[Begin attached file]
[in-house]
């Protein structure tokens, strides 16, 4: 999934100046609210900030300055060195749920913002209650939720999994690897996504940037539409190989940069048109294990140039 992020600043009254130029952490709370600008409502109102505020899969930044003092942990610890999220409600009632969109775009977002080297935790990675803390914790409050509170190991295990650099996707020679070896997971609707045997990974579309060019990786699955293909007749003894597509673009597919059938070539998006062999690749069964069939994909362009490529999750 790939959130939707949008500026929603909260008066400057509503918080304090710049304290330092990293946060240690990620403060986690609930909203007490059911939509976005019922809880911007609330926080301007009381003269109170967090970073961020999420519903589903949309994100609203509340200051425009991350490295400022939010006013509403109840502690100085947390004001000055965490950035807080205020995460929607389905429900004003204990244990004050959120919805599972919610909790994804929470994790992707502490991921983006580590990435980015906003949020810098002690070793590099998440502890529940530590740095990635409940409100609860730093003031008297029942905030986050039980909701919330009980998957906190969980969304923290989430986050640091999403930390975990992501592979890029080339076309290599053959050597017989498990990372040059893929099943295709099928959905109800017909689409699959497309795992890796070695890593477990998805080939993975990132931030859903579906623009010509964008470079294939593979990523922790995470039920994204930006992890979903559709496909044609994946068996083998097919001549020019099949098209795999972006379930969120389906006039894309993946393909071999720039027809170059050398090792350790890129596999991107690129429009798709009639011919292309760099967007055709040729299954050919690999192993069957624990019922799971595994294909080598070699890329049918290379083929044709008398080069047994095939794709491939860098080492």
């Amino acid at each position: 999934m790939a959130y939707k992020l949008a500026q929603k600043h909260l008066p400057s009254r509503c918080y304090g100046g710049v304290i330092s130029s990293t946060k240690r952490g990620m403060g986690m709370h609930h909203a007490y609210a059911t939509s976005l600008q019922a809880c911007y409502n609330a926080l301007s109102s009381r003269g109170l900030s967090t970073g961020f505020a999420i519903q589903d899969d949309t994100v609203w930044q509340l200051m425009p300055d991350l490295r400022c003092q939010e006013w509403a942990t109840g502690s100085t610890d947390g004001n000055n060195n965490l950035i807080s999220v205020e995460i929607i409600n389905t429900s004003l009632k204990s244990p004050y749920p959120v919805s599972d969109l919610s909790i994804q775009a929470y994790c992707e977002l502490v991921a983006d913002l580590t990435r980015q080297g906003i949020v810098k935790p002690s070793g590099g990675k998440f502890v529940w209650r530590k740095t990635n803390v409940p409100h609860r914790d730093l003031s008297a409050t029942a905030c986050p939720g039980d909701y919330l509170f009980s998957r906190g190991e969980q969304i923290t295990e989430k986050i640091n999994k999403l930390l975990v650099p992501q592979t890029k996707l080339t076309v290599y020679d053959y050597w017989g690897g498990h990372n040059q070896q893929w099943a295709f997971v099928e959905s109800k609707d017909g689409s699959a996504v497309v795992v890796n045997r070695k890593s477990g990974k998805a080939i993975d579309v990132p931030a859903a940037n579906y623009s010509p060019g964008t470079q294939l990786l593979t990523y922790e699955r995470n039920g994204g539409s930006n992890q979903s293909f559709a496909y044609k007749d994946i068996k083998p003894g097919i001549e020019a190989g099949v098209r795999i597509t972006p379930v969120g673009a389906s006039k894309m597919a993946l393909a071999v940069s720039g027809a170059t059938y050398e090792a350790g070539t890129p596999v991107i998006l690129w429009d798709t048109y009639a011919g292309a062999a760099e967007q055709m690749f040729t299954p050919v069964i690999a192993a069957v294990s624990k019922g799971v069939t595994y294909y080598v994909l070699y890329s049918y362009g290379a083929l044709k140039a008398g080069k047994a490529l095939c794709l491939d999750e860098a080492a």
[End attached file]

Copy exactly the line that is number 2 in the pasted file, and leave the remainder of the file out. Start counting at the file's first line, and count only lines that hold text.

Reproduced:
């Protein structure tokens, strides 16, 4: 999934100046609210900030300055060195749920913002209650939720999994690897996504940037539409190989940069048109294990140039 992020600043009254130029952490709370600008409502109102505020899969930044003092942990610890999220409600009632969109775009977002080297935790990675803390914790409050509170190991295990650099996707020679070896997971609707045997990974579309060019990786699955293909007749003894597509673009597919059938070539998006062999690749069964069939994909362009490529999750 790939959130939707949008500026929603909260008066400057509503918080304090710049304290330092990293946060240690990620403060986690609930909203007490059911939509976005019922809880911007609330926080301007009381003269109170967090970073961020999420519903589903949309994100609203509340200051425009991350490295400022939010006013509403109840502690100085947390004001000055965490950035807080205020995460929607389905429900004003204990244990004050959120919805599972919610909790994804929470994790992707502490991921983006580590990435980015906003949020810098002690070793590099998440502890529940530590740095990635409940409100609860730093003031008297029942905030986050039980909701919330009980998957906190969980969304923290989430986050640091999403930390975990992501592979890029080339076309290599053959050597017989498990990372040059893929099943295709099928959905109800017909689409699959497309795992890796070695890593477990998805080939993975990132931030859903579906623009010509964008470079294939593979990523922790995470039920994204930006992890979903559709496909044609994946068996083998097919001549020019099949098209795999972006379930969120389906006039894309993946393909071999720039027809170059050398090792350790890129596999991107690129429009798709009639011919292309760099967007055709040729299954050919690999192993069957624990019922799971595994294909080598070699890329049918290379083929044709008398080069047994095939794709491939860098080492």